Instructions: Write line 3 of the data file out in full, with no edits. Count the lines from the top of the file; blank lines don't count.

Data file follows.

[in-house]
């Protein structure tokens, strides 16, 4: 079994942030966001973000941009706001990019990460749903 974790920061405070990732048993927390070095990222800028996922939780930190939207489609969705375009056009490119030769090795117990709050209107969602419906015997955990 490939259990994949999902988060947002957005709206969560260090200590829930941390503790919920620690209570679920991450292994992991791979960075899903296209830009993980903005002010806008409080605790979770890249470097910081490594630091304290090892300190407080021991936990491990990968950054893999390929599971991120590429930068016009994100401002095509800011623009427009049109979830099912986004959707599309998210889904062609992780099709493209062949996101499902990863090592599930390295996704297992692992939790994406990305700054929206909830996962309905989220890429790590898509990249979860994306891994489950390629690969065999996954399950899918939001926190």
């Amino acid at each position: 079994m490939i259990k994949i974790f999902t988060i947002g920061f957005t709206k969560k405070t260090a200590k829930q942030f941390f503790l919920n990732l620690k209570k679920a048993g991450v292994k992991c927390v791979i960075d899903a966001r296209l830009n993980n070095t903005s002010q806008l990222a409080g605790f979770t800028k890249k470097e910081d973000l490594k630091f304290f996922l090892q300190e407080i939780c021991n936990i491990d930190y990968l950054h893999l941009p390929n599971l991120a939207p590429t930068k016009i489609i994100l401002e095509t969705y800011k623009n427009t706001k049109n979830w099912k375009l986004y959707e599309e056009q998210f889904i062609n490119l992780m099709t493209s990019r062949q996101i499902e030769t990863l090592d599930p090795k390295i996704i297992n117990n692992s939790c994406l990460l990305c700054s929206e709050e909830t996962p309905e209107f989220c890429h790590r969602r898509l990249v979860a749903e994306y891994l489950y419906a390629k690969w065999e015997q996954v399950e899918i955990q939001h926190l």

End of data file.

């Amino acid at each position: 079994m490939i259990k994949i974790f999902t988060i947002g920061f957005t709206k969560k405070t260090a200590k829930q942030f941390f503790l919920n990732l620690k209570k679920a048993g991450v292994k992991c927390v791979i960075d899903a966001r296209l830009n993980n070095t903005s002010q806008l990222a409080g605790f979770t800028k890249k470097e910081d973000l490594k630091f304290f996922l090892q300190e407080i939780c021991n936990i491990d930190y990968l950054h893999l941009p390929n599971l991120a939207p590429t930068k016009i489609i994100l401002e095509t969705y800011k623009n427009t706001k049109n979830w099912k375009l986004y959707e599309e056009q998210f889904i062609n490119l992780m099709t493209s990019r062949q996101i499902e030769t990863l090592d599930p090795k390295i996704i297992n117990n692992s939790c994406l990460l990305c700054s929206e709050e909830t996962p309905e209107f989220c890429h790590r969602r898509l990249v979860a749903e994306y891994l489950y419906a390629k690969w065999e015997q996954v399950e899918i955990q939001h926190l």